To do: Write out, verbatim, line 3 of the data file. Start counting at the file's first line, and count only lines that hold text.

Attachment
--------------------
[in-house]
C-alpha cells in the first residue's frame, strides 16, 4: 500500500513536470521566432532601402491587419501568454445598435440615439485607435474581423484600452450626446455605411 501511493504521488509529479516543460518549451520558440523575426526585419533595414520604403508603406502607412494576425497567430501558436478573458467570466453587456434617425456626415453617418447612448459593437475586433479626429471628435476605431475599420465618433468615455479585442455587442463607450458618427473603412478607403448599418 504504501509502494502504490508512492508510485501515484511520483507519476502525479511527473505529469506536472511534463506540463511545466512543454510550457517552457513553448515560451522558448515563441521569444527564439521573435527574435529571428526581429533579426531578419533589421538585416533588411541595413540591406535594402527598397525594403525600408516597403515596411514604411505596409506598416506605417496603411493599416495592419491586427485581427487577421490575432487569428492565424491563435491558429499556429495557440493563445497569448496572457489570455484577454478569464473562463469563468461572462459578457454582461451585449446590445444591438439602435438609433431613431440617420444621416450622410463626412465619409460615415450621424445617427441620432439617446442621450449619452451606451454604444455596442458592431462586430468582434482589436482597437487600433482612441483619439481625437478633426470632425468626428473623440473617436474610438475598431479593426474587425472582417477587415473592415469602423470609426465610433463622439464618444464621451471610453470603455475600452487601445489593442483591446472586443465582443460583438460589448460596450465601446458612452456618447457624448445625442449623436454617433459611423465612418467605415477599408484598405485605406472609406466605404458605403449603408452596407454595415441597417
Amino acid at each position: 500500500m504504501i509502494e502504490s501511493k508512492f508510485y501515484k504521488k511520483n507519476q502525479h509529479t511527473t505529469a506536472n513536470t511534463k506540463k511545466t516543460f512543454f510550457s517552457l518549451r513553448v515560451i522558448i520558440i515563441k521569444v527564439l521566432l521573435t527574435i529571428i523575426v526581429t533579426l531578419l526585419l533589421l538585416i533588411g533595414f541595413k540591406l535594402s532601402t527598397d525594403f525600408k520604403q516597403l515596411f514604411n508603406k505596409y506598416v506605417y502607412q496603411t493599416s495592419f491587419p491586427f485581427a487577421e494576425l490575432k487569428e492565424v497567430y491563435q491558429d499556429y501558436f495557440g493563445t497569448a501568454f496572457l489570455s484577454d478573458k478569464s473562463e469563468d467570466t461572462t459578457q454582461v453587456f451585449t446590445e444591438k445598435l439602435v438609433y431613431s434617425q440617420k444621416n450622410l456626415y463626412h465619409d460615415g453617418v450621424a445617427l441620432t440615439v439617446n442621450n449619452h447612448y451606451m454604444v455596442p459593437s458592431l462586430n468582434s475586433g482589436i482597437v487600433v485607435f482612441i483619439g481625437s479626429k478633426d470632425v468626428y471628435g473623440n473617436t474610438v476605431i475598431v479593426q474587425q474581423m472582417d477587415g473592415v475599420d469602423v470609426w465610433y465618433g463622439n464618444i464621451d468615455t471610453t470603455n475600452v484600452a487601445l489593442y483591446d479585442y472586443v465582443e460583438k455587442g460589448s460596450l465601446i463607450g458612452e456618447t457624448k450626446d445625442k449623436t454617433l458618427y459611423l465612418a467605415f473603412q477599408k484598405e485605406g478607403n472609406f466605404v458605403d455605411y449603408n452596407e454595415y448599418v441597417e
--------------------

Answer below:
Amino acid at each position: 500500500m504504501i509502494e502504490s501511493k508512492f508510485y501515484k504521488k511520483n507519476q502525479h509529479t511527473t505529469a506536472n513536470t511534463k506540463k511545466t516543460f512543454f510550457s517552457l518549451r513553448v515560451i522558448i520558440i515563441k521569444v527564439l521566432l521573435t527574435i529571428i523575426v526581429t533579426l531578419l526585419l533589421l538585416i533588411g533595414f541595413k540591406l535594402s532601402t527598397d525594403f525600408k520604403q516597403l515596411f514604411n508603406k505596409y506598416v506605417y502607412q496603411t493599416s495592419f491587419p491586427f485581427a487577421e494576425l490575432k487569428e492565424v497567430y491563435q491558429d499556429y501558436f495557440g493563445t497569448a501568454f496572457l489570455s484577454d478573458k478569464s473562463e469563468d467570466t461572462t459578457q454582461v453587456f451585449t446590445e444591438k445598435l439602435v438609433y431613431s434617425q440617420k444621416n450622410l456626415y463626412h465619409d460615415g453617418v450621424a445617427l441620432t440615439v439617446n442621450n449619452h447612448y451606451m454604444v455596442p459593437s458592431l462586430n468582434s475586433g482589436i482597437v487600433v485607435f482612441i483619439g481625437s479626429k478633426d470632425v468626428y471628435g473623440n473617436t474610438v476605431i475598431v479593426q474587425q474581423m472582417d477587415g473592415v475599420d469602423v470609426w465610433y465618433g463622439n464618444i464621451d468615455t471610453t470603455n475600452v484600452a487601445l489593442y483591446d479585442y472586443v465582443e460583438k455587442g460589448s460596450l465601446i463607450g458612452e456618447t457624448k450626446d445625442k449623436t454617433l458618427y459611423l465612418a467605415f473603412q477599408k484598405e485605406g478607403n472609406f466605404v458605403d455605411y449603408n452596407e454595415y448599418v441597417e